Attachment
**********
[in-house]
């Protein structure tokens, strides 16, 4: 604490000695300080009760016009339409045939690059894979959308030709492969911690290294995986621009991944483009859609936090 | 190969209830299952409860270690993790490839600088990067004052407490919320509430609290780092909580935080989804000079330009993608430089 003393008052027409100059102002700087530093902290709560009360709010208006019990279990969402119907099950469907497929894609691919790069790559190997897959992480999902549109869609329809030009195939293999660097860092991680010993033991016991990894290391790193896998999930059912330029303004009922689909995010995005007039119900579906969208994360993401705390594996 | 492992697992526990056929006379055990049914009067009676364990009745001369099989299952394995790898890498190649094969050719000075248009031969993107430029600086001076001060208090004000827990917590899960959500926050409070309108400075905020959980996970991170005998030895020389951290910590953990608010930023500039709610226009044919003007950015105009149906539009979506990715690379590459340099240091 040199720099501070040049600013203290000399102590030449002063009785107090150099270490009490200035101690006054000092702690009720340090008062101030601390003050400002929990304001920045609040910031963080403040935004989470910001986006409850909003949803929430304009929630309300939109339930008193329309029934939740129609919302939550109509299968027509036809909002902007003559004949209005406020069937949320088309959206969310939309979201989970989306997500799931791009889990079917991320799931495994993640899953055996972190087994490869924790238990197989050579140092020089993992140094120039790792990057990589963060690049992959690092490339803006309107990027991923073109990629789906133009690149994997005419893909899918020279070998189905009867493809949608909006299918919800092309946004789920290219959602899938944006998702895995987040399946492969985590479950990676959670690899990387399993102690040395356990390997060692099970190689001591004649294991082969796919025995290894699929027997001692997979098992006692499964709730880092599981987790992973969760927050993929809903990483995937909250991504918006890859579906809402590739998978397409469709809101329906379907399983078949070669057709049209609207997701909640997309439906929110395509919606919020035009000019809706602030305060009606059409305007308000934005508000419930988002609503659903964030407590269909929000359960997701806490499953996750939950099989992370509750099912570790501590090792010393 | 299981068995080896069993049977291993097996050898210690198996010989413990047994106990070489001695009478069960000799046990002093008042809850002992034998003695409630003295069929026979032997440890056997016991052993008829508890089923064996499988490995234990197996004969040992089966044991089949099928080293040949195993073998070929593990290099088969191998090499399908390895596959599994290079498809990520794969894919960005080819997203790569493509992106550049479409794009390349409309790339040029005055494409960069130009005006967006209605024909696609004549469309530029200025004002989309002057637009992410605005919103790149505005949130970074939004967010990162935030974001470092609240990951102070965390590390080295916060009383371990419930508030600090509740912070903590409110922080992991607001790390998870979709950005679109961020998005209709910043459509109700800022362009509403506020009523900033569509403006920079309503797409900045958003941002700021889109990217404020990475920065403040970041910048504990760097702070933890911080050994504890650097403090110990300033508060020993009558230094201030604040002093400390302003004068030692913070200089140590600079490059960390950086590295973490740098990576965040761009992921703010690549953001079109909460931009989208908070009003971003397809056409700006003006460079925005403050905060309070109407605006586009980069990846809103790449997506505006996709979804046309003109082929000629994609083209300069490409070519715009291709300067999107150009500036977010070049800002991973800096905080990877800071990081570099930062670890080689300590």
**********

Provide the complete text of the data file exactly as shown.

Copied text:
[in-house]
């Protein structure tokens, strides 16, 4: 604490000695300080009760016009339409045939690059894979959308030709492969911690290294995986621009991944483009859609936090 | 190969209830299952409860270690993790490839600088990067004052407490919320509430609290780092909580935080989804000079330009993608430089 003393008052027409100059102002700087530093902290709560009360709010208006019990279990969402119907099950469907497929894609691919790069790559190997897959992480999902549109869609329809030009195939293999660097860092991680010993033991016991990894290391790193896998999930059912330029303004009922689909995010995005007039119900579906969208994360993401705390594996 | 492992697992526990056929006379055990049914009067009676364990009745001369099989299952394995790898890498190649094969050719000075248009031969993107430029600086001076001060208090004000827990917590899960959500926050409070309108400075905020959980996970991170005998030895020389951290910590953990608010930023500039709610226009044919003007950015105009149906539009979506990715690379590459340099240091 040199720099501070040049600013203290000399102590030449002063009785107090150099270490009490200035101690006054000092702690009720340090008062101030601390003050400002929990304001920045609040910031963080403040935004989470910001986006409850909003949803929430304009929630309300939109339930008193329309029934939740129609919302939550109509299968027509036809909002902007003559004949209005406020069937949320088309959206969310939309979201989970989306997500799931791009889990079917991320799931495994993640899953055996972190087994490869924790238990197989050579140092020089993992140094120039790792990057990589963060690049992959690092490339803006309107990027991923073109990629789906133009690149994997005419893909899918020279070998189905009867493809949608909006299918919800092309946004789920290219959602899938944006998702895995987040399946492969985590479950990676959670690899990387399993102690040395356990390997060692099970190689001591004649294991082969796919025995290894699929027997001692997979098992006692499964709730880092599981987790992973969760927050993929809903990483995937909250991504918006890859579906809402590739998978397409469709809101329906379907399983078949070669057709049209609207997701909640997309439906929110395509919606919020035009000019809706602030305060009606059409305007308000934005508000419930988002609503659903964030407590269909929000359960997701806490499953996750939950099989992370509750099912570790501590090792010393 | 299981068995080896069993049977291993097996050898210690198996010989413990047994106990070489001695009478069960000799046990002093008042809850002992034998003695409630003295069929026979032997440890056997016991052993008829508890089923064996499988490995234990197996004969040992089966044991089949099928080293040949195993073998070929593990290099088969191998090499399908390895596959599994290079498809990520794969894919960005080819997203790569493509992106550049479409794009390349409309790339040029005055494409960069130009005006967006209605024909696609004549469309530029200025004002989309002057637009992410605005919103790149505005949130970074939004967010990162935030974001470092609240990951102070965390590390080295916060009383371990419930508030600090509740912070903590409110922080992991607001790390998870979709950005679109961020998005209709910043459509109700800022362009509403506020009523900033569509403006920079309503797409900045958003941002700021889109990217404020990475920065403040970041910048504990760097702070933890911080050994504890650097403090110990300033508060020993009558230094201030604040002093400390302003004068030692913070200089140590600079490059960390950086590295973490740098990576965040761009992921703010690549953001079109909460931009989208908070009003971003397809056409700006003006460079925005403050905060309070109407605006586009980069990846809103790449997506505006996709979804046309003109082929000629994609083209300069490409070519715009291709300067999107150009500036977010070049800002991973800096905080990877800071990081570099930062670890080689300590």